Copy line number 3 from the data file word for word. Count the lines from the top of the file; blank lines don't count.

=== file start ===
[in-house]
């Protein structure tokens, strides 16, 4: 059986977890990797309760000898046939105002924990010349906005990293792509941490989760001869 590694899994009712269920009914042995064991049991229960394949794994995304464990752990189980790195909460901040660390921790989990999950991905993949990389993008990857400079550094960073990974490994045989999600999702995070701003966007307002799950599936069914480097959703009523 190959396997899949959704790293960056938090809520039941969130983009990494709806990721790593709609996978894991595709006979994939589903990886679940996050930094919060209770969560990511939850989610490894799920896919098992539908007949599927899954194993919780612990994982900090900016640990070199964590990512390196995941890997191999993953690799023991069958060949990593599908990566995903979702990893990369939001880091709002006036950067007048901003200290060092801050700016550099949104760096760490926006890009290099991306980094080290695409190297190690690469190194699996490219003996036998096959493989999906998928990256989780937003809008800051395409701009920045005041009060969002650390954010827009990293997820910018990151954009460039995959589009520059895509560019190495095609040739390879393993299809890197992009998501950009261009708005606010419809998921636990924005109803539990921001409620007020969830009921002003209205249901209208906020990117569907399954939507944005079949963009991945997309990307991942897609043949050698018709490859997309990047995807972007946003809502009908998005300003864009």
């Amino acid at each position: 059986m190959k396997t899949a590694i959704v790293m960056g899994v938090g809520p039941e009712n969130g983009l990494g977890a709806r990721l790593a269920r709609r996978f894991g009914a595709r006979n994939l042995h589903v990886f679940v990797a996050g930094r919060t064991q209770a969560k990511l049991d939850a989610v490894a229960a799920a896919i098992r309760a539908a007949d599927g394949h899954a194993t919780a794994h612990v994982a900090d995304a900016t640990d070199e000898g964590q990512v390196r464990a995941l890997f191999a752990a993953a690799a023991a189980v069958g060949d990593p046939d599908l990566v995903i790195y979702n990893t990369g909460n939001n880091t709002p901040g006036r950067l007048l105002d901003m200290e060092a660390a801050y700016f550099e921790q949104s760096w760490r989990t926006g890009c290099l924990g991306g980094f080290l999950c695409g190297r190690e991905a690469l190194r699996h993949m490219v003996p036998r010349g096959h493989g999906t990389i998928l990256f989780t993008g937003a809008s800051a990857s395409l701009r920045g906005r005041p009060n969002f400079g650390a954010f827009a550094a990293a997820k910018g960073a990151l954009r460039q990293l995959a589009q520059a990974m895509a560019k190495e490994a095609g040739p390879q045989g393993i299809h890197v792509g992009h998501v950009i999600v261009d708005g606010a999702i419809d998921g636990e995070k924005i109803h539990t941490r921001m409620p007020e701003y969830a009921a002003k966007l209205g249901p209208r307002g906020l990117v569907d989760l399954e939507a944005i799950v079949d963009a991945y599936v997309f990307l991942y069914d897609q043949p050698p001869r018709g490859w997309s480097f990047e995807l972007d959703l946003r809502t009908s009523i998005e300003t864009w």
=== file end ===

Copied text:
């Amino acid at each position: 059986m190959k396997t899949a590694i959704v790293m960056g899994v938090g809520p039941e009712n969130g983009l990494g977890a709806r990721l790593a269920r709609r996978f894991g009914a595709r006979n994939l042995h589903v990886f679940v990797a996050g930094r919060t064991q209770a969560k990511l049991d939850a989610v490894a229960a799920a896919i098992r309760a539908a007949d599927g394949h899954a194993t919780a794994h612990v994982a900090d995304a900016t640990d070199e000898g964590q990512v390196r464990a995941l890997f191999a752990a993953a690799a023991a189980v069958g060949d990593p046939d599908l990566v995903i790195y979702n990893t990369g909460n939001n880091t709002p901040g006036r950067l007048l105002d901003m200290e060092a660390a801050y700016f550099e921790q949104s760096w760490r989990t926006g890009c290099l924990g991306g980094f080290l999950c695409g190297r190690e991905a690469l190194r699996h993949m490219v003996p036998r010349g096959h493989g999906t990389i998928l990256f989780t993008g937003a809008s800051a990857s395409l701009r920045g906005r005041p009060n969002f400079g650390a954010f827009a550094a990293a997820k910018g960073a990151l954009r460039q990293l995959a589009q520059a990974m895509a560019k190495e490994a095609g040739p390879q045989g393993i299809h890197v792509g992009h998501v950009i999600v261009d708005g606010a999702i419809d998921g636990e995070k924005i109803h539990t941490r921001m409620p007020e701003y969830a009921a002003k966007l209205g249901p209208r307002g906020l990117v569907d989760l399954e939507a944005i799950v079949d963009a991945y599936v997309f990307l991942y069914d897609q043949p050698p001869r018709g490859w997309s480097f990047e995807l972007d959703l946003r809502t009908s009523i998005e300003t864009w």